The suit seeks damages in an unspecified amount and leaves the door open to add more defendants. It alleges that Park Side Preschool and Heather Mitchell directly caused the death by negligence. Specifically, the suit says, the defendants constructed the swing without anchoring or padding, knew or should have known it was dangerous, but still allowed children to play on it.

Park Side and Heather Mitchell did not respond to a request for comment.

Other legal inquiries

A civil lawsuit is not the only legal inquiry Park Side and Heather Mitchell face.

Newark Police Department was among the first responders to the initial 911 call. The police investigation is “still active and ongoing” according to Detective Andrew Musantry.

Finally, CCLD, the state regulator that oversees preschools, has referred Park Side to their legal division for possible administrative action. Outcomes can include losing the site license or being required to remove individuals. This process began in November and is still in progress.

Certified Inspections

Park Side initially refused to hire an expert to inspect the playground for safety, stating that it was “not needed.” Bowing to pressure from parents, such an inspection was recently performed. It revealed a number of new violations of CPSC safety guidelines, including inadequate padding and more unanchored equipment.

Heather Mitchell, director of Park Side Preschool, said that she “learned … that the requirements from licensing and the recommendations from the Inspector are different.” All the recommendations from this inspection were from the CPSC Public Playground Safety Handbook, which preschools in California are required to follow. Park Side said in October that they “have again reviewed the requirements of … [the CPSC] Public Playground Safety Handbook … to guide us.” Yet it took a “not needed” inspection to actually meet those requirements.

The violations have been corrected, and the inspector has signed off on the corrections. For the first time since the tire swing was installed, it is fair to say that the main playground has been inspected and meets safety standards.

The inner courtyard and its play structures remain uninspected.

Edited 3/11/2019 to clarify the dates discussed

Mulch email sent before the incident

At the parent meeting on 11/5/2018, Mike Marzano stated that mulch padding had been on order at the time of the incident. An email was sent the afternoon before the incident from Heather Mitchell, director of Park Side Preschool, to the parent volunteer installer. It clearly shows that Heather Mitchell knew that mulch was needed but allowed children to use the swing anyways.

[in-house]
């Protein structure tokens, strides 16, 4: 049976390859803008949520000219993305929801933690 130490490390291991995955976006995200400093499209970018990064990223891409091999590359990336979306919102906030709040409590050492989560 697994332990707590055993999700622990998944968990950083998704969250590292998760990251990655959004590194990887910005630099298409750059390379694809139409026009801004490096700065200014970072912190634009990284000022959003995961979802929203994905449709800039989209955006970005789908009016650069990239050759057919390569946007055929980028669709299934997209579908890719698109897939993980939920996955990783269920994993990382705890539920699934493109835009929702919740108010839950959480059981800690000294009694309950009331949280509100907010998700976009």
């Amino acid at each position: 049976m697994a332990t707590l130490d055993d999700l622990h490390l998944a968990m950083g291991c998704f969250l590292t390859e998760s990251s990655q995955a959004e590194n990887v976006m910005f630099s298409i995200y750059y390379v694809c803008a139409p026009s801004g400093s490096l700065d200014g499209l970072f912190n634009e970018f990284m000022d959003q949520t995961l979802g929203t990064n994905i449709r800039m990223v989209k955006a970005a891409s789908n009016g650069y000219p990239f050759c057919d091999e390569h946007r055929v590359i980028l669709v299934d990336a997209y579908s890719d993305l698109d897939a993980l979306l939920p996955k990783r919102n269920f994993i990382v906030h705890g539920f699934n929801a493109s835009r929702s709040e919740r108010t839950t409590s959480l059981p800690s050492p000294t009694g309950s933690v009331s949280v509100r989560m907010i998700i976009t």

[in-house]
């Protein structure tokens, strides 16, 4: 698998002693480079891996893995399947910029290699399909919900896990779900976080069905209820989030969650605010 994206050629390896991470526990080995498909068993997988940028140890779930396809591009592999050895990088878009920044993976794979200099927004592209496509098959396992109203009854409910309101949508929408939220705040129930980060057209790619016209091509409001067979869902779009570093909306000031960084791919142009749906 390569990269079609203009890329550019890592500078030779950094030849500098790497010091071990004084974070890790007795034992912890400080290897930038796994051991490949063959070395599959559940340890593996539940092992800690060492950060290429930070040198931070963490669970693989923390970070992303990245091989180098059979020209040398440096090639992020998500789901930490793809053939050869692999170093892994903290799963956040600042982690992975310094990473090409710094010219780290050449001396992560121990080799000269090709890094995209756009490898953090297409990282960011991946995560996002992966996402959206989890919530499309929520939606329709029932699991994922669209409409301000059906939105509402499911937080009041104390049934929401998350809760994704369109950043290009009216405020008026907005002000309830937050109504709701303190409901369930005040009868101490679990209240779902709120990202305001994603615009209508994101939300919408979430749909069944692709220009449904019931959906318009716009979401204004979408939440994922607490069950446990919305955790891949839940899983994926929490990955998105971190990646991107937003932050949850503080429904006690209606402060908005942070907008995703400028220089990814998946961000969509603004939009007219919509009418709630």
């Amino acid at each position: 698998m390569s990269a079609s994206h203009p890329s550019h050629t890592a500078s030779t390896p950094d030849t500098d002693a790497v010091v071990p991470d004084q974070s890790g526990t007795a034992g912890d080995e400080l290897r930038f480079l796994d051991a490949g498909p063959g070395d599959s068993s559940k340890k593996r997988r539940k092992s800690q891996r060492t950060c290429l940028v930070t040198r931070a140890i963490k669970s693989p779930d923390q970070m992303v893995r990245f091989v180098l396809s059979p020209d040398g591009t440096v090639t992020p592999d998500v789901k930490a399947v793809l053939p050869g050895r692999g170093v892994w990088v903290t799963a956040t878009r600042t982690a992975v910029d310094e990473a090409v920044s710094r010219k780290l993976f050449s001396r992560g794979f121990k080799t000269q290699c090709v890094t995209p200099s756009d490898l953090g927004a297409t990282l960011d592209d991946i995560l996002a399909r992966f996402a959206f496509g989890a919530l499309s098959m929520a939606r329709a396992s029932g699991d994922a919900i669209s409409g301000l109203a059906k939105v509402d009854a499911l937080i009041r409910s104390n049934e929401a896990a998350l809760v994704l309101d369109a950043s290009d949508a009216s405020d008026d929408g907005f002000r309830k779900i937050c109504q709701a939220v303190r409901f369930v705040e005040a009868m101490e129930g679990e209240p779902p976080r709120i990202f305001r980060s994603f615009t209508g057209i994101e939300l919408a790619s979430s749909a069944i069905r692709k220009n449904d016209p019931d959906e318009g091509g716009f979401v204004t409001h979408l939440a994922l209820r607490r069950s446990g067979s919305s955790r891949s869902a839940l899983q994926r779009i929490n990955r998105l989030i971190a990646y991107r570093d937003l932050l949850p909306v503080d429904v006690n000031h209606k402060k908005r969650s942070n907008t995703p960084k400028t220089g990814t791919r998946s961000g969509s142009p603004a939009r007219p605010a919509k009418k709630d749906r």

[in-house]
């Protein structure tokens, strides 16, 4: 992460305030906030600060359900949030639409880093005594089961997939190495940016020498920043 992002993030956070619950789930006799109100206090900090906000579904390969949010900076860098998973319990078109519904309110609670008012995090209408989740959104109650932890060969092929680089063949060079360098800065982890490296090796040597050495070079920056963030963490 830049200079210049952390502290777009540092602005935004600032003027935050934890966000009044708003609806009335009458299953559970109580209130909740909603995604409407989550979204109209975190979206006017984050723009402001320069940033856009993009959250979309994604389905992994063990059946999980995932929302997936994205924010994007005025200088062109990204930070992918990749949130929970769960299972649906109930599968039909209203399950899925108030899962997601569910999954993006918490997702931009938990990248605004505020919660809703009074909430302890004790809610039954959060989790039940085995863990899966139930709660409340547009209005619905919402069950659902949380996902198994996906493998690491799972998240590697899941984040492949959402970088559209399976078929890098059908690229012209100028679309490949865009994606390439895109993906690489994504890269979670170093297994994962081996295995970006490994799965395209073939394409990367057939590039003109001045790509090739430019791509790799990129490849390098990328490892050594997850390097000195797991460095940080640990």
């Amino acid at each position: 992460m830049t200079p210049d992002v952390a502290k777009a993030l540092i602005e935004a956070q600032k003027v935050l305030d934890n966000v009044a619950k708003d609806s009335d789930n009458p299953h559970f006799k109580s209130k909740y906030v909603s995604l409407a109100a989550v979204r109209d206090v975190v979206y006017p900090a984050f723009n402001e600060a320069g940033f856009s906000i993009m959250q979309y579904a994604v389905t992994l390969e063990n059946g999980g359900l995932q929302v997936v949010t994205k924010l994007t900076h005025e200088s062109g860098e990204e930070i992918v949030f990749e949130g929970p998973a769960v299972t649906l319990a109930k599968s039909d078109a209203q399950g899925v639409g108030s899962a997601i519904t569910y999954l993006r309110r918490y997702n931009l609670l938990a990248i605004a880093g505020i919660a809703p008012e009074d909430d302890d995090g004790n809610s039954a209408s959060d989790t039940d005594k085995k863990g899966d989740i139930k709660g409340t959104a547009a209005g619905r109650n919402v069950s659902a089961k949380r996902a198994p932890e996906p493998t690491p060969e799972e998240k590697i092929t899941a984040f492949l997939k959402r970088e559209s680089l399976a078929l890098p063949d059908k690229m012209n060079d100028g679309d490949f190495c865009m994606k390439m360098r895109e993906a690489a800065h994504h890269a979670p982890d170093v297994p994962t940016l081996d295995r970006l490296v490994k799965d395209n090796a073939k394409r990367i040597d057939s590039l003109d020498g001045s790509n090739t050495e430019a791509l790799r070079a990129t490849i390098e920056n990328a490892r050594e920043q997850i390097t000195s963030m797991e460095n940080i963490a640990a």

The rubber mulch just comes in pounds 40-50 lb bags. I can buy either 1000 or 2000 lbs. I hope this helps. Please let me know about the wood border too. Do you want me to purchase it or can you and I pay for it? Thanks again the kids ❤️ The new swing set up!

New citation and other updates

Park Side sent out an update email last week. It’s taken some time to try to verify the information in it.

New citation

CCLD issued a new citation on 11/15/2018 in response to a parent complaint, for “maintenance-related hazards” on the playground which are “a potential threat to the health and safety to children in care.” The hazards are to be corrected over Thanksgiving break, and Park Side is to develop a plan to better maintain the playground.

Why wasn’t this citation given along with the citations for the tire swing frame?

Despite Park Side’s claims, this is the first time CCLD has inspected the playground as a whole. The 10/22/2018 visit right after the incident was focused on interviewing Park Side staff and did not include an inspection of the rest of the playground and school. While this email talks about “all the inspections,” no other inspections have been documented.

Independent inspector

CCLD inspections are important, but they are broad and do not have detailed criteria for playground safety. Park Side had already agreed to parent demands for an independent inspection. With this progress update, an inspector has been selected, but their report is not available. It is unclear if the inspection has occurred. Park Side hasn’t responded to a request for clarification.

Board meeting

A board meeting was held on 11/12/2018, with discussion about procedural changes and potentially adding a safety officer. Parents were not invited to attend the meeting. Park Side has not provided an agenda or minutes from the meeting, but gave a brief summary in the email.

The Overview has been updated accordingly.